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Postdoctoral Fellows

Dr Terrence Ritzman

"I am a physical anthropologist interested in the comparative anatomy of the skull in primates as it relates to human evolution. I employ the comparative method and direct studies of fossil hominins to make inferences regarding the evolutionary processes that operated during the course of human evolution, as well as the patterns, documented by the fossil record, that were produced by these processes. As a post-doc at UCT, I am working with Dr. Becky Ackermann to study the effect of hybridization on variation in the cranial and post-cranial skeletons of primates. This research has direct implications for the study of human evolution, particularly the emergence of modern humans which included (now well-documented) admixture with Neandertals.”

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Dr. Ashley N. Coutu

Research areas: bioarchaeology, isotope ecology, ivory trade
Currently, Ashley is a Marie Curie International Outgoing Fellow funded by the European Union and jointly based in the Department of Archaeology at UCT and the Department of Archaeology, University of York, UK. Her current research focus is on the pre-colonial ivory trade, specifically analysing the ivory-working remains found on Iron Age sites across southern Africa, such as Ndondondwane and K2, with techniques such as stable and radiogenic isotope analysis as well as Zooarchaeology by Mass Spectrometry (ZooMS).  These sites offer a rich source of data for understanding how ivory became a valuable and integral part of growing trade networks within Africa and around the world.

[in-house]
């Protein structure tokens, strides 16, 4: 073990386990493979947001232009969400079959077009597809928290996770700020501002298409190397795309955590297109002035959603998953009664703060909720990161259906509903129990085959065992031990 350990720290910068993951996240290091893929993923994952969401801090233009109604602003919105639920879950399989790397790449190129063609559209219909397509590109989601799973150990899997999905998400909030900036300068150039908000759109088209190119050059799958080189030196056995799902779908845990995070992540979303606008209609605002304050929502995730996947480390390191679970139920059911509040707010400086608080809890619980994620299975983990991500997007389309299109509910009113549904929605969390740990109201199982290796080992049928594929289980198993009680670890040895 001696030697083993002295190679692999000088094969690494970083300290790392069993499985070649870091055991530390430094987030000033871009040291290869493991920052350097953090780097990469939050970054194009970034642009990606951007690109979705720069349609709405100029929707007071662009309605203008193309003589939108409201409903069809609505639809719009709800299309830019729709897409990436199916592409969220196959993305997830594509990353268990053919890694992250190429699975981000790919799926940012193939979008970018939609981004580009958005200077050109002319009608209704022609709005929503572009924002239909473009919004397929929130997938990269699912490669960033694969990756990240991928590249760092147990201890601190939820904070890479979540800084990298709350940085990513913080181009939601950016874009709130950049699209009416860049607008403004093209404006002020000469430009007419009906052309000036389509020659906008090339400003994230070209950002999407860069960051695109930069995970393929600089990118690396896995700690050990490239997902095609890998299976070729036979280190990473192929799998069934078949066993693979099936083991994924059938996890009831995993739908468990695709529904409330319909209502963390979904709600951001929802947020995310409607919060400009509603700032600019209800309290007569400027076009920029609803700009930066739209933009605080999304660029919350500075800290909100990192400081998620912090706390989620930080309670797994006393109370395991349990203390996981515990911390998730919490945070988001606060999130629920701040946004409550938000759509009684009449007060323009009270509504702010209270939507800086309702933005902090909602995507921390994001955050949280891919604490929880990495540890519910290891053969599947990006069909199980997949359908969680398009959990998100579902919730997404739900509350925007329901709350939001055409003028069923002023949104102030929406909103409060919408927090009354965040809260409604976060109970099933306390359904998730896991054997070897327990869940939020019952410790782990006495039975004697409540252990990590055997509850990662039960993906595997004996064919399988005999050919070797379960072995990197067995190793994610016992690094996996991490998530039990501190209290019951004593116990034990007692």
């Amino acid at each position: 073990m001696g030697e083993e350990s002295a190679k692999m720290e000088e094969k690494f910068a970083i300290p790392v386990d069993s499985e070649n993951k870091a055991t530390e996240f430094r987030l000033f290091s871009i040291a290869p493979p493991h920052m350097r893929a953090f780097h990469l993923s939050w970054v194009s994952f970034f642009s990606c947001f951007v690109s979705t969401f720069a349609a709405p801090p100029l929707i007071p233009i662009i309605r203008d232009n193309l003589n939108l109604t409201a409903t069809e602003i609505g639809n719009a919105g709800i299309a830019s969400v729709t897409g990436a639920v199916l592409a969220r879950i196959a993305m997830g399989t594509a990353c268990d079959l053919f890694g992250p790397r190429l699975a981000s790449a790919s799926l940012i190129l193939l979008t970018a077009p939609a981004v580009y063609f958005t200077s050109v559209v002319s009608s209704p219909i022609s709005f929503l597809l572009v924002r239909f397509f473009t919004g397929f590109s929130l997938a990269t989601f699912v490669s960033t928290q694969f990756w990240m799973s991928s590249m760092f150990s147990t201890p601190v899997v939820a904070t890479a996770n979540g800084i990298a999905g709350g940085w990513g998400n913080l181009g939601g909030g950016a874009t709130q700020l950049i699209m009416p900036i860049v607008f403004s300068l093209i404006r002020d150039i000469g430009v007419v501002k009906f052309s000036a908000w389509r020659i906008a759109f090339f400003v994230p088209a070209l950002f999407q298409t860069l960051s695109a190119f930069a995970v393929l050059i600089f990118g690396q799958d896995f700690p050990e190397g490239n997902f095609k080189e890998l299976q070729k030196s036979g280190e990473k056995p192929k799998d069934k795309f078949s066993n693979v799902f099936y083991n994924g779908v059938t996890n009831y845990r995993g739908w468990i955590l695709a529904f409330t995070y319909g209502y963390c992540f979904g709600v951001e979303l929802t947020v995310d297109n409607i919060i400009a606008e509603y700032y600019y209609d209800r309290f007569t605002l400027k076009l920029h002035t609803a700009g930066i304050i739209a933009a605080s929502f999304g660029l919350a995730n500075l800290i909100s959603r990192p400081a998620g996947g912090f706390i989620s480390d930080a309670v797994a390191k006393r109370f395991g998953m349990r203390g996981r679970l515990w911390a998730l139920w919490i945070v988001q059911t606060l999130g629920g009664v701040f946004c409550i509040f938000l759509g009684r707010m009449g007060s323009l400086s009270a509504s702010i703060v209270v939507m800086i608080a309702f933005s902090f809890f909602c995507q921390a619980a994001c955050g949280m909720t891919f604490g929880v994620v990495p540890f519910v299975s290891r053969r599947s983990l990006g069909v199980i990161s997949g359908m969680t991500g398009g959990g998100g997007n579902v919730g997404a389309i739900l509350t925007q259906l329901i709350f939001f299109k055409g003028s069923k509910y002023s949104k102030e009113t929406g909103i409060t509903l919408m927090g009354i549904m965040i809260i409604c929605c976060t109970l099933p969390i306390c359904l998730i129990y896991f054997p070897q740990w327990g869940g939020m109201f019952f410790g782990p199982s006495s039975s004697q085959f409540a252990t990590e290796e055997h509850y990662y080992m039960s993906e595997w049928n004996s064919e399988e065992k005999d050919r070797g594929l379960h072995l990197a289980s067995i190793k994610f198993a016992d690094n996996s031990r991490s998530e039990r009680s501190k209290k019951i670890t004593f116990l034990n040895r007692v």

Memberships: South African Archaeological Society, Society of Africanist Archaeologists, Society for American Archaeologists, Institute of Field Archaeologists, British Institute in Eastern Africa, East African Wildlife Society

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Paul Cavalier

As an applied physicist affiliated to the Electrical Engineering Department, I work on remote sensing techniques, with a particular focus on signal analysis. For archaeological applications, I measure the Earth’s magnetic field on-site, and analyze anomalies created by archaeological artefacts (burnt artefacts, metallic objects, construction foundations…). This allows recovering depths and shapes in order to build an underground model before any excavation is undertaken.
The techniques of data analysis I use are borrowed mostly from geophysical exploration (petrol, mining…), and I have developed new methodologies that find applications in several engineering fields. I like working at the interface of different disciplines, which always leads me to build bridges between specialists.

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